*Disclaimer: I'd like to repeat, this is an account of our personal experience and lifestyle decisions. I am not telling anyone what is right, what they should do, or how they should live.This, in absolutely no way, was ever intended to offend anyone, and I sincerely apologize if anyone feels that it does. Every single person is different, we all have our own backgrounds, beliefs, allergies, preferences, and circumstances that bring us to make our own decisions and lead us down different paths. This is simply an account of myself and my husband and how we choose to live our lifestyle based on our own reasons. 

Feel free to add any constructive comments with your thoughts or experiences on the topic, I do encourage it. 
Please keep in mind words make a difference, make one for the better.




Creamy Blood Orange Dark Chocolate Sorbet








 Artisan coffee shops and the contagious aroma of freshly baked pastries on every corner, infinite unique and appetizing food joints (minus the franchises and chains), home of the largest book store in the world, and an energized feeling of inspiration at all times (or is that all the coffee?)
Portland is a thrilling voyage of the senses: the sights to see, the scents to smell, the delight of the tastebuds, and the inspiration of the spirit.




 I've had the best coffee of my life there, collected some of my favorite books, consumed deliciously revolutionary entrees, and taken in moments of exhilaration while experiencing all the city has to offer.



 One notable moment from my visits took place when I tasted my first bite of Blood Orange Chocolate Sorbet at the quickly-growing, Portland original, Salt & Straw. It was a flavor created using artisan chocolate made by a local chocolatier, this particular flavor boasted that profits would benefit a greater cause (which, of course, made me feel so much better about my purchase...as if I needed another reason to taste this delectable dessert...really, twist my arm).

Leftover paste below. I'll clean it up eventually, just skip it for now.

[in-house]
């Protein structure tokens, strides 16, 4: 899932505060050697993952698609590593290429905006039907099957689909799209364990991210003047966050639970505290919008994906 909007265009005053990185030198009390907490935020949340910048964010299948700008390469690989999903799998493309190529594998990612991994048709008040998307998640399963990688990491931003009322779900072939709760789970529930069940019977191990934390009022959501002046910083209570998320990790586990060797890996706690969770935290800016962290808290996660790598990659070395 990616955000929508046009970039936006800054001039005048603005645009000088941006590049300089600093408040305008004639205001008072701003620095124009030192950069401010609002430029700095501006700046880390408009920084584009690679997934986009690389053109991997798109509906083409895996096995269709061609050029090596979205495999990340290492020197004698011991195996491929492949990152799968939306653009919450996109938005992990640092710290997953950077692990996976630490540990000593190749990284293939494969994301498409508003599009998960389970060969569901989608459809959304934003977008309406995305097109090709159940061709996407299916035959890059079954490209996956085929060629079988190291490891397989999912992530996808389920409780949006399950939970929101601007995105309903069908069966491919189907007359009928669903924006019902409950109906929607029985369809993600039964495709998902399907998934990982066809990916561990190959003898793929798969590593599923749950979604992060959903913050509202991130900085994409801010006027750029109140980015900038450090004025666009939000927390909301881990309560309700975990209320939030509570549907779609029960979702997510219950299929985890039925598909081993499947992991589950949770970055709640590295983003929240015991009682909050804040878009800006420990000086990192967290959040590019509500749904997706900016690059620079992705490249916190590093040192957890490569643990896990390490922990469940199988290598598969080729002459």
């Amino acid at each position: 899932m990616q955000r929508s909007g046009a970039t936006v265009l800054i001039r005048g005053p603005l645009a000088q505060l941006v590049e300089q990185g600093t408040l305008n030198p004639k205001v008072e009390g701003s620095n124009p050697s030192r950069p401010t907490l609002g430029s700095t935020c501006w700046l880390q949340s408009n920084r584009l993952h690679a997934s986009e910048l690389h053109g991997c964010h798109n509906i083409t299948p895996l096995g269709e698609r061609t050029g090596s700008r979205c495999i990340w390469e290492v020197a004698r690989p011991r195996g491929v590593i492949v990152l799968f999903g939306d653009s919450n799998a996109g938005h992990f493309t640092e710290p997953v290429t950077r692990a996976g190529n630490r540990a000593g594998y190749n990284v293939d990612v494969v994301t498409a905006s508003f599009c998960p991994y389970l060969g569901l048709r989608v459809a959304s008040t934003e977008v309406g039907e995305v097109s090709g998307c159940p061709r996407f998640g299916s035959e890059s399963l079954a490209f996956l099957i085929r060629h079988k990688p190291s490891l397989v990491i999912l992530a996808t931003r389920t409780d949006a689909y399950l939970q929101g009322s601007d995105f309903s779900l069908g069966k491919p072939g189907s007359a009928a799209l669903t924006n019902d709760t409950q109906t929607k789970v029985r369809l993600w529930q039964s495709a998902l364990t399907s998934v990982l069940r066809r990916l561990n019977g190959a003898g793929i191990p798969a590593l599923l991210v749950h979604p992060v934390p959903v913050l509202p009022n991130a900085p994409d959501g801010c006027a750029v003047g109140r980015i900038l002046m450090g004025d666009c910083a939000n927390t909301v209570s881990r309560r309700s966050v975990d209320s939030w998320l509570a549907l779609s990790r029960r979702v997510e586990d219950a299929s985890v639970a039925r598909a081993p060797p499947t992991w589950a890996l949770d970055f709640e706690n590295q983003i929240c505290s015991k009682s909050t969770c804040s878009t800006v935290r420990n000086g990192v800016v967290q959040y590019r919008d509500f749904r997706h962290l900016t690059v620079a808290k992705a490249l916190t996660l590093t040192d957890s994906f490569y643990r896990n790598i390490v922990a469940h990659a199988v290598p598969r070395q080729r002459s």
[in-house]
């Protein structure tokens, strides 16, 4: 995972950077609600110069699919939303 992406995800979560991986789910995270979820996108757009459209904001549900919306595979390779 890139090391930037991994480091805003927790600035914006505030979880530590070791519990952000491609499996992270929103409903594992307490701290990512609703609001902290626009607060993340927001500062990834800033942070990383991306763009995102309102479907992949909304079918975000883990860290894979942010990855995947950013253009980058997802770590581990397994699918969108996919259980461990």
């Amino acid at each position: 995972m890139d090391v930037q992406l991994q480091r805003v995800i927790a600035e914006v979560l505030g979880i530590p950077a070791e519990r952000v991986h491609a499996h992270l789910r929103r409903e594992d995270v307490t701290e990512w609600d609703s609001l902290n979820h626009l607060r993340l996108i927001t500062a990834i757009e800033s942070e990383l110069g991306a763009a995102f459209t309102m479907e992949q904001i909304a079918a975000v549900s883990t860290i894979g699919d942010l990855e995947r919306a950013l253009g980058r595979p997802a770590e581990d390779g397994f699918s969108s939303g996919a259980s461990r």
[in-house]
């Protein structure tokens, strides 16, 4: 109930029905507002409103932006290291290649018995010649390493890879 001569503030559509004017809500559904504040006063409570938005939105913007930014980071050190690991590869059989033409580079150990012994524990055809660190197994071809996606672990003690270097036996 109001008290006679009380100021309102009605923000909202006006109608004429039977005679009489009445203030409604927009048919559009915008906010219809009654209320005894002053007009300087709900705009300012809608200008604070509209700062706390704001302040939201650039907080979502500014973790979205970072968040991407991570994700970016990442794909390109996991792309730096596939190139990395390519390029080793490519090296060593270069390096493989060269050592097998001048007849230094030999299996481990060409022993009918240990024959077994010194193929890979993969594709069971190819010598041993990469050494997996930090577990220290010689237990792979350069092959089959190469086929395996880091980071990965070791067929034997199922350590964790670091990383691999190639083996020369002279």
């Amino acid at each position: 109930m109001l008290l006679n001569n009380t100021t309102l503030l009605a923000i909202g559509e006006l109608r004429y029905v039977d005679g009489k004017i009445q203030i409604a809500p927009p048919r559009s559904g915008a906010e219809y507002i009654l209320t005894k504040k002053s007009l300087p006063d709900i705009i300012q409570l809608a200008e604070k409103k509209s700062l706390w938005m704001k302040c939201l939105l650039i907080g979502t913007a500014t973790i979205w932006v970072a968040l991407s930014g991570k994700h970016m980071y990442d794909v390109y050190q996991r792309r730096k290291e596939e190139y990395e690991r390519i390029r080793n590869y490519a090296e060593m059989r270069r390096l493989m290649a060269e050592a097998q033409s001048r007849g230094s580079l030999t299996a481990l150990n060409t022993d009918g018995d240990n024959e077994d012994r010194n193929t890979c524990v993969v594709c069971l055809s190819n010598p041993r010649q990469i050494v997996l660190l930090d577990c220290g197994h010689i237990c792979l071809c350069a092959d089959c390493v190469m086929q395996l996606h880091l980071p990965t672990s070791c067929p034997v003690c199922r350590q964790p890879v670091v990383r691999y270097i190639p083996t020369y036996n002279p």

This blood orange chocolate sorbet was something of a citrusy, truffly, deep chocolate fudge sorbet. The chocolate flavors were so rich you would never guess it to be sorbet. The blood orange was just as prominent, adding a sweet zing yet remaining smooth and oh-so-delectable.
 Words hardly explain.
 After my first Salt & Straw Blood Orange Chocolate Sorbet, I began pondering how I could have this any time I wanted once back home in California.
 After my second, I remembered I had a new ice cream maker waiting to churn up a luscious splendor.
 After my third, I couldn't stand it, I looked up how to make the most creamy sorbet, and before the end of my Portland visit, I had done all the research I needed to go home and immediately get to work in my laboratory.
 It was quite the success...




 After zesting, juicing, and photographing the process and product, this dessert had my heart. Blood oranges are now my favorite fruit, this dessert may very well be my favorite dessert. Ever. & having achieved this recipe is moving to me, you may find that hilarious, but I mean every word.
 Below I've documented a valiant attempt at duplicating the decadent dessert from my Portland adventures.
 This recipe is inspired by the life-changing Blood Orange Chocolate Sorbet from Salt & Straw in Portland, Oregon. Please enjoy with caution and delight...






Creamy Blood Orange Dark Chocolate Sorbet
makes about 1 quart (1 liter)

-3/4 cup blood orange juice (juice of about 5-6, fresh squeezed is best!)
-1/4 cup blood orange zest (zest of about 4-6 depending on size)
-1 cup organic sugar
-3/4 cup good quality cocoa powder
-1/4 teaspoon Himalayan sea salt
-6 ounces good quality bittersweet or semisweet chocolate, finely chopped
-1 teaspoon pure vanilla extract
-1 1/4 cup water

1. In a large saucepan, whisk together juice, zest, sugar, cocoa, and salt. Bring to a boil, whisking frequently, then allow to boil, continuing to whisk for 45 seconds. Remove from heat. Add chocolate, stir until completely melted. Add vanilla and water, mix to combine.
2. Transfer to blender and blend for 15 seconds on high. Place in refrigerator to chill completely. Freeze in ice cream maker, according to manufactures instructions (this may take a touch longer than ice cream as it is sorbet).
Store in an airtight container in the freezer (preferably plastic; glass may cause it to get icy).
Enjoy!
Really, please do enjoy!!

notes...
adapted from this recipe by David Lebovitz
optional substitutions...
sugar: coconut sugar
































Mangia! Mangia!